I know you have heard it a million times: Most people fear public speaking more than they fear death. I think "being buried alive" comes in as a distant third (but for some people, you never know).
So, how about those courageous folks who perform on stage? Some of them totally rock the show. Then there are those who can be so boring they actually have the audience wanting to die.
If you want to be one of those speakers that people rave about, scramble to get autographs from, and occasionally throw their underwear at while on stage (hey, it could happen), then it is time to learn from the masters—comedians.
Standup comics are the ultimate public speakers. Often they have to hold an audience's attention for an hour or more. They don't get a break during their talks, and they don't get to lean on the audience for Q&A. They are expected to make the audience laugh constantly. And get this: They don't even use PowerPoint.
Comedians know that the secret to keeping an audience engaged in their routines is following these tenets of powerful public speaking:
1. Humbling personal stories. As a general rule, an audience will envy someone "above" them, connect with someone "like" them, and support someone "below" them. Any degree of arrogance or "I am better than thou" will result in a disengaged audience. Comedians often open their acts by sharing a humbling or even humiliating story. Not only is it funny, but it shows the audience that they are just a regular Joe. And regular Joes get support from the audience.
2. Just say no to PowerPoint. How often do you see a comedian using the PowerPoint crutch? Pretty much never. Unless, of course, they are making fun of PowerPoint. Comedians know that the best pictures are the ones that you draw in people's minds. They also know that they want the audience looking at them, not trying to read off a screen while they do their routine. Comedians use detailed descriptions, storytelling, body movement, voice tonality and changes, and props. (That microphone stand can serve a million purposes.)
3. Gesticulation. They say that the spoken word is only 5 percent of communication. (I don't know who "they" are, but I think they are right.) The remainder of communication is in our tone, pitch, facial gestures, and body movements. Comedians know that on stage, it is hard for people to see the minor expressions (e.g., small facial gestures), so they make big movements. Every body and facial movement is overemphasized so even the person with the worst seats in the house can see it clearly.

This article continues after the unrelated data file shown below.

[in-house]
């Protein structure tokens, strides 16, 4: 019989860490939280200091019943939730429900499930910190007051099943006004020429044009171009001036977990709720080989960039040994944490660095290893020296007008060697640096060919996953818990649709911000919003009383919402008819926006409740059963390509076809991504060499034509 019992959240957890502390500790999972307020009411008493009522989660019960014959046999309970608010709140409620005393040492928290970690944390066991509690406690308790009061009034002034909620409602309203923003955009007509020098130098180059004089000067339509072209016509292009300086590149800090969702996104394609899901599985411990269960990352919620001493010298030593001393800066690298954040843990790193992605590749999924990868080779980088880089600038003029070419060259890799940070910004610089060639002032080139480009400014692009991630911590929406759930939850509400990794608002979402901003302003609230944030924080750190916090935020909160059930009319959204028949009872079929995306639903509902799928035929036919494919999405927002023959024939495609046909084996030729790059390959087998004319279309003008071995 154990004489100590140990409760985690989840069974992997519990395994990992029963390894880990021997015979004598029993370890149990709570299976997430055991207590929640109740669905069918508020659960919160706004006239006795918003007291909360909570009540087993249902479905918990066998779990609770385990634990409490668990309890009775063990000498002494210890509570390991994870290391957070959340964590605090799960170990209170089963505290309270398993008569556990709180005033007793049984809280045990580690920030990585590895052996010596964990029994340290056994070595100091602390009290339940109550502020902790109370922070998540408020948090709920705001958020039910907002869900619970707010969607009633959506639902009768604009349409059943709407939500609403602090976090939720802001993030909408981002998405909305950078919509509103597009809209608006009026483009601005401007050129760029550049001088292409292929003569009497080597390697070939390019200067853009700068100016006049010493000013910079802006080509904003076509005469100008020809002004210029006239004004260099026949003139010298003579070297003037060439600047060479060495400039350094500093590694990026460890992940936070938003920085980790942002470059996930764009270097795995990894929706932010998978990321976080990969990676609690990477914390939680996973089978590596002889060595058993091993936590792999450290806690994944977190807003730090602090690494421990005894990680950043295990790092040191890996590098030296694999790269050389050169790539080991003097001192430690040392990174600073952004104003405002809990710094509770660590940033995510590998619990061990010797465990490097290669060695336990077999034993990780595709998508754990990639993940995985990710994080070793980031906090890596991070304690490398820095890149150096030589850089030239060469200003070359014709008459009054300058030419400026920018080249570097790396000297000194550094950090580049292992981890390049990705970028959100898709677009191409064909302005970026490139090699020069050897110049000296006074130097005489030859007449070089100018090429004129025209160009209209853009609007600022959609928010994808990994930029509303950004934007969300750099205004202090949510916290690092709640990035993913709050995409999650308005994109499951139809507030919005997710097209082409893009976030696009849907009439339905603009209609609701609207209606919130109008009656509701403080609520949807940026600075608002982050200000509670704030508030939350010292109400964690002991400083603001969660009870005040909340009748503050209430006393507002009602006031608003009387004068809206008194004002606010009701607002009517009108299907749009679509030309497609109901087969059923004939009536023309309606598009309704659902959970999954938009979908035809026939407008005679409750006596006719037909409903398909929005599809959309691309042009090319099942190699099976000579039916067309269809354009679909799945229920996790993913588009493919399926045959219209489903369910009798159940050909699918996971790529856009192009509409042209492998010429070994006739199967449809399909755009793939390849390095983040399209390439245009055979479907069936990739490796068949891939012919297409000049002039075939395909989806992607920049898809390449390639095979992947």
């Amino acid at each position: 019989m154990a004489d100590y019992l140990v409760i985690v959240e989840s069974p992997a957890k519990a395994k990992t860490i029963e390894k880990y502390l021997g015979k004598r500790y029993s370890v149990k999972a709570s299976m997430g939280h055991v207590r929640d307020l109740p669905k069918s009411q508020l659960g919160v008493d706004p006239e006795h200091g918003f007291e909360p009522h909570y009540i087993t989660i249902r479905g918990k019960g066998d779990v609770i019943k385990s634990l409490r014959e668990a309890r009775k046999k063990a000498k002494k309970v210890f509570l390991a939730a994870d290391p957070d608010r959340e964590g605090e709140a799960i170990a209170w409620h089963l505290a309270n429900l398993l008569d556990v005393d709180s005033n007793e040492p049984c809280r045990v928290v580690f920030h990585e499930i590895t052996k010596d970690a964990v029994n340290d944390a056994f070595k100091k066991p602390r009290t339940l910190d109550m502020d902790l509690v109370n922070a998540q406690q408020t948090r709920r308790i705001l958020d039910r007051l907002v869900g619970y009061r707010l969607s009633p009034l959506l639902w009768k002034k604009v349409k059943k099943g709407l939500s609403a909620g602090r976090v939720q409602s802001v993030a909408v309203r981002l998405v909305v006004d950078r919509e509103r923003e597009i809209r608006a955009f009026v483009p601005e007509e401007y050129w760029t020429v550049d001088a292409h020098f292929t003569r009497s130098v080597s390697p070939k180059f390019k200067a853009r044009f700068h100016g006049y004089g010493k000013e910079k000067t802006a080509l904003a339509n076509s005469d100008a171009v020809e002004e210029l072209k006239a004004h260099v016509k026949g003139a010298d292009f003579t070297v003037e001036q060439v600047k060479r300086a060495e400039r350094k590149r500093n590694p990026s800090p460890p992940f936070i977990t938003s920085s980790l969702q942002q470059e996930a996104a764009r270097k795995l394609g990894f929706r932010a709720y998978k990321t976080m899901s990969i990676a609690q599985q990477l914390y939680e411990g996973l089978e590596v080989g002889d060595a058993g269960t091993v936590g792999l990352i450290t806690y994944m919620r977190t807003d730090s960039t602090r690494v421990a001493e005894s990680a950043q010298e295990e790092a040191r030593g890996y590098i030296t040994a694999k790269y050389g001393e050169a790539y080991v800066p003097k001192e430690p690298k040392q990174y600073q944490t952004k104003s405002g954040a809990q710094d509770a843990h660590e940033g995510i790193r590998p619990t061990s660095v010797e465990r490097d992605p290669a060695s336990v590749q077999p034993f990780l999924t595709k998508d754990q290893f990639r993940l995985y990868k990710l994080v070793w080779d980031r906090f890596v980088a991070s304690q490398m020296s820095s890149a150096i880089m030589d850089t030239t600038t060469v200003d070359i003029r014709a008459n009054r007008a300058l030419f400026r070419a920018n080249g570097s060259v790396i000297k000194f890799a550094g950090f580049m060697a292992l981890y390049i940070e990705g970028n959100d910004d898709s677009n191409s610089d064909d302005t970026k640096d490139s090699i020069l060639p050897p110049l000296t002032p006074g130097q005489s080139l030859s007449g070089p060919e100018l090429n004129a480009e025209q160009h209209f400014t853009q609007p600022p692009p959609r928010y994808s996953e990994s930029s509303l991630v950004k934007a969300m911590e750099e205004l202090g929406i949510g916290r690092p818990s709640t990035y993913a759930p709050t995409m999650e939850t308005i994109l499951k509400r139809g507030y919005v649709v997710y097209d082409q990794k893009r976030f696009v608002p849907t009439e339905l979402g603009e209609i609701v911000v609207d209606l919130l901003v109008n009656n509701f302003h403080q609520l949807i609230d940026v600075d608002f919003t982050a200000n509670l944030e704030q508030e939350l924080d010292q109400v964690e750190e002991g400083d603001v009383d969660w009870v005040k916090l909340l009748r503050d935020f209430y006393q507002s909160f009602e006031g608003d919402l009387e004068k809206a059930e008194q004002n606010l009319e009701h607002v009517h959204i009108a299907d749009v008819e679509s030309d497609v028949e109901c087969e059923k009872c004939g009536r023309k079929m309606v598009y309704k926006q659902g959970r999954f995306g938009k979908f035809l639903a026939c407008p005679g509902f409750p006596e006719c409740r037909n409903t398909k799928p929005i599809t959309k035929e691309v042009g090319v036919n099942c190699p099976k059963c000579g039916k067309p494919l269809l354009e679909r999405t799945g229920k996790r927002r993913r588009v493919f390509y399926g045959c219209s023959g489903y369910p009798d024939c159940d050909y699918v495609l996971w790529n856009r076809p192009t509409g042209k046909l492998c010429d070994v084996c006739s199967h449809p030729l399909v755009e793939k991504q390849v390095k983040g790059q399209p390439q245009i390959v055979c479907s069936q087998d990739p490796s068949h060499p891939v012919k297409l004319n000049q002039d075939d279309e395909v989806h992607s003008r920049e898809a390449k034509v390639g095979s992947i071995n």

4. Laugh-cry-laugh. Like waves rolling in from the ocean, comedians know that the most engaged audiences need to have a release (laughter) and a recovery (a moment of calmness) before the next release (laughing again). As a public speaker, you may even want to move your audience through a little more of an emotional roller coaster. The laughing and crying keeps them connected at an emotional level and opens them up for you to deliver your knowledge and lessons.
5. No lectern. How often do you see comedians using a lectern? That's right—never! A lectern serves no other purpose than to hide a speaker's fidgety hands from the audience's sight. The lectern is nothing but a big, fat crutch. Avoid it like the plague, unless you use it as a prop.
6. No notes. When was the last time you saw a comedian pull out a notecard to see what their next joke was? I'm going to go with never. A great speech is a prepared speech. Just like comedians practice their routines over and over, you need to do the same. You can use different mnemonic memory techniques to remember even the most complex speeches. Remember, if you take your eyes off your audience, they will take their eyes off you-and that creates a disastrous speaking situation.
7. The loop back. Ever notice that most comedians wrap up their routines by referencing some jokes from earlier on in their routine. I call this method "the loop back." Often these jokes come across as the funniest. Why? Because they are funny (duh!), they reference something familiar (another joke from earlier in the routine), and are an experience that the entire audience has had together (we feed off each other). In the closing of your speech, make sure you refer back to the core content they just learned. You don't need to end on a joke, but you do need to end on a shared, familiar experience.
Comedians are master public speakers. That doesn't mean you need to be a comedian to be a master public speaker. You aren't even required to tell jokes (but a few thrown in here and there can surely help). Start to observe the techniques comedians use, and employ them in your own presentations. One of my favorite (and free!) sources are the comedy routines found on TV. I just set my TiVo to record them, and enjoy the "training" later. You certainly can't beat that kind of training!
Mike Michalowicz is the author of The Pumpkin Plan and The Toilet Paper Entrepreneur. He is a nationally recognized speaker on entrepreneurial topics and is the CEO of Provendus Group, a consultancy that ignites explosive growth in companies that have plateaued. A version of this article first appeared on The Toilet Paper Entrepreneur.